Within each of the Genesis 8-inch’s confinement, the 3 drivers operated in concordance to each other to deliver the most extended and fastest bottom-end; but the 42” tall, 11” wide and 18” deep Genesis VI mini towers dominated the center of the listening room alongside the 2nd Rethm’s in the optimal sonic integration. The effect was equivalent to having your own listening room shrunk considerably, which your wife would certainly object to. Most adamantly, too.
Relocating the Genesis’ to over 2 feet behind and to the side of the Rethm’s, in spots where they augment the Audio Note AN-E SEC Silver most effectively, the Rethm/Genesis engagement only served to produce detached, odd spectral spread. A minimal-profile subwoofer system comparable to the Genesis VI’s trio of 8-inch’s in flexibility, transient speed and power would be an ideal partner, although such a dream subwoofer system remains elusive in the marketplace.
The 2nd Rethm exhibited a predominant affinity towards finer digital front end and interconnects over other parts of the system.
Led by the 47 Laboratory 4704 PiTracer CD transport, Combak Corporation’s re-priced $4,400 Harmonix Reimyo 20bitK2 DAC, the DAP-777, made the Rethm’s more coherent than 47 Laboratory’s $7,100 4705-G Gemini Progression DAC, conceding only to the dual-mono 47 Lab’s dynamic and tonal contrasts. Then, Audio Note’s upgraded, $30k DAC 5 Special induced the Rethm’s to produce most vivid tonalities and wildest dynamics, with the most mesmerizing spatiality to boost. In conjunction with the DAC and amplification, AN’s Sogon digital and interconnects were essential in conveying advantages in equipment upstream.
On amplification, the Rethm’s were noisy at idling with most tube amplifiers, including Combak’s $36k Harmonix Reimyo CAT-777 and PAT-777 amplification, and the $6k pair of volume control-equipped Audion Silver Night Parallel Single-Ended monoblocks. Loth X’s $15k JI300 integrated 300B amplifier was the one remarkable exception whose quietness was on the par with Linn’s $9k Klimax Twin stereo power amplifier as driven by the Reference Line Preeminence Two Signature passive preamp, as well as 47 Laboratory’s $7,100 Gaincard S integrated.
Then, Audio Note’s $10k M5 preamplifier proved to be the quietest tube preamplifier thus far, as its pairing with the Linn KT in driving the Rethm produced faint idling noise that was audible only with 2 feet of the speakers.
In terms of sound, the Audion monoblocks were already capable of superlative dynamics when driving either the AN-E SEC Silver or Churchill Wideband, with a reserve that was apparently never called upon in driving the 100dB, crossover-less Rethm. For perspective, while the Audions’ volume pots were consistently at 20 to 30% of full volume when driving the Audio Note or the Tannoy, they never had to go beyond one-tenth of its full volume when driving the 2nd Rethm.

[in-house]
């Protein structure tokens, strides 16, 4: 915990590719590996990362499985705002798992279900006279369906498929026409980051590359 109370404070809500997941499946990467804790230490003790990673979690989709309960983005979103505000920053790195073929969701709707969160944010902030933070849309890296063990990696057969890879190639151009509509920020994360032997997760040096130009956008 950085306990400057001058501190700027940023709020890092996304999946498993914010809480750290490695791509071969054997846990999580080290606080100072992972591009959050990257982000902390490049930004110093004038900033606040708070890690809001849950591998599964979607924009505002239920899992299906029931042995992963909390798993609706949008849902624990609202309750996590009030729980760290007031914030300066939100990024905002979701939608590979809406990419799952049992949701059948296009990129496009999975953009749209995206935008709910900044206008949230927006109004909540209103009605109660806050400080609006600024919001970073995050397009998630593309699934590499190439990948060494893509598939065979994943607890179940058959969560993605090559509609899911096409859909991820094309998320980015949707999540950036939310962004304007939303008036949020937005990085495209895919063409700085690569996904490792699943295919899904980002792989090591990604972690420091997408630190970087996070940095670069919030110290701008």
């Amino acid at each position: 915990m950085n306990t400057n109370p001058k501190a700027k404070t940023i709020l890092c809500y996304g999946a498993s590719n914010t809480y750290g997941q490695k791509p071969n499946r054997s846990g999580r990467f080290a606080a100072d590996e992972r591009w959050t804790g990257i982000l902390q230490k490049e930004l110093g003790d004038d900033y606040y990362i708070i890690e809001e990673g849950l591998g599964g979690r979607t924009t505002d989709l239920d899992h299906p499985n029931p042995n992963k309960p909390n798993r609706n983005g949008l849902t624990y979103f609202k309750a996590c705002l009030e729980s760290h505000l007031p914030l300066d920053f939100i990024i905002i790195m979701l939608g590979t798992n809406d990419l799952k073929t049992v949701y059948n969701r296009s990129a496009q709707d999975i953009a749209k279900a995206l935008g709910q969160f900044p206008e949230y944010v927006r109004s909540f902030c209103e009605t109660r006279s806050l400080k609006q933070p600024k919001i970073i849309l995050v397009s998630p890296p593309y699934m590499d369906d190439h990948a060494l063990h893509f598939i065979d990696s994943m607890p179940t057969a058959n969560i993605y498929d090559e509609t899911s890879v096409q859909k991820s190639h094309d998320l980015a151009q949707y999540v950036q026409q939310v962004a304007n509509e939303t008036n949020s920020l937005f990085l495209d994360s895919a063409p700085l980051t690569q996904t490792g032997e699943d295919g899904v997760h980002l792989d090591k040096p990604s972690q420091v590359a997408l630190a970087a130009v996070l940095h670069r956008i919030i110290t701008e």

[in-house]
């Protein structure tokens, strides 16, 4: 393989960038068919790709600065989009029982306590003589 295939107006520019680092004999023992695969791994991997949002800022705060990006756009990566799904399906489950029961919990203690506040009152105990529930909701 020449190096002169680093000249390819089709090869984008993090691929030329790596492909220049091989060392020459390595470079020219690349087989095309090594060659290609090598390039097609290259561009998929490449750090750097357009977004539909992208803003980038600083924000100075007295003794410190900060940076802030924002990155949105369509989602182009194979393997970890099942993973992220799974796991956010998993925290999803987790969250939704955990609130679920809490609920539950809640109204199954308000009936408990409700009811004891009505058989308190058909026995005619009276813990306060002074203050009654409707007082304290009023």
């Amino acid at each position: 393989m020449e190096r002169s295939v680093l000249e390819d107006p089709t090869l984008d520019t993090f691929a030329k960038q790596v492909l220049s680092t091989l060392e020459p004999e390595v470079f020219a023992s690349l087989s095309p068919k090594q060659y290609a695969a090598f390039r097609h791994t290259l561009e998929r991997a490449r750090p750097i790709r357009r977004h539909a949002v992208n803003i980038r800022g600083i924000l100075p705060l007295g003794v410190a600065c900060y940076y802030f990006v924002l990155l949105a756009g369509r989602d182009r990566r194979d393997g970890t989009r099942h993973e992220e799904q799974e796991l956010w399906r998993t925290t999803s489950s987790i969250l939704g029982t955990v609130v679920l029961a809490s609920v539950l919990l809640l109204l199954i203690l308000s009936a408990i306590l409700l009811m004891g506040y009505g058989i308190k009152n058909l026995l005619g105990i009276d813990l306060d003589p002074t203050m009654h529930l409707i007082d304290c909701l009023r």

Next to the Harmonix Reimyo suite in tonal resolution, the Loth X JI300 surpassed all others in sheer musicality. Its Tokyo Ko-On broadcast-grade, stepped volume was even quieter than the 47 Lab’s DACT24 in operations, scoring a notable point with the crossover-less Lowther. Retrospectively, it was the Gaincard S that complemented the dimensionality of the Rethm most convincingly.
A big “little” surprise. I put Steve Deckert’s midget, $499, 5Wpc, volume control-equipped Decware SE84C to the test, and found the deprived-looking SET a transformed curiosity. The degree of dynamics and loudness the little Decware was able to induce from the Rethm elevated the little amp’s level of competence many times over. Steve was correct in his response to my March, 2002 Decware SE84C Review, that the crossover-less Lowther would be a better match for his little creation than my 104dB efficient, crossover-laden Klipschorn back then.
Doubly enticing was the fact that the Decware was just as quiet as the Loth X at idling. The SE84C remains a $499 item even to this day, so every tube aficionado could afford one. The suggestion of four Rethm’s and four SE84C’s in a home theatre system accelerates heartbeat.
Despite its noted, varying behaviors towards front ends and amplifications, the 2nd Rethm showed a curious insusceptibility towards the link between amplifiers and itself.
Experimentation with my cache of copper and silver speaker cables did not produce the differences in magnitude as did DACs. For instance, replacing my reference Audio Note SPx silver speaker cable with the company’s own large crystal copper AN-La rendered noticeable changes, but did not impact the Rethms’ tonality to the degree that would disqualify the copper AN, differing primarily in an improved top-end clarity in the SPx. Substituting the copper AN-La with the Tara Labs Phase II w/TFA Return yielded a similarly marginal inferiority, although in this case the advantage of the SPx became more obvious.
In the aforementioned phone conversation with Lowther Speaker USA, David Dicks further commented that because the DX4 was the most detailed Lowther driver ever, he normally would recommend the DX3 or DX2 in most cases, reserving the DX4 for customers with unusually absorptive, sonically dull rooms.
The dilemma of a speaker being capable of giving too much detailing had never happened to me, nor was I aware of speakers largely impervious to differences between AN’s copper and silver speaker cables.
Among other things, the perfect speaker cable would sense the impedance present at both of its ends proactively and calibrate its own property to complement the relationship. In the absence of such wonder cable, I am of the opinion that silver represents a superior medium for signal relay. Yet, the 2nd Rethm seemed insensible towards the advantage.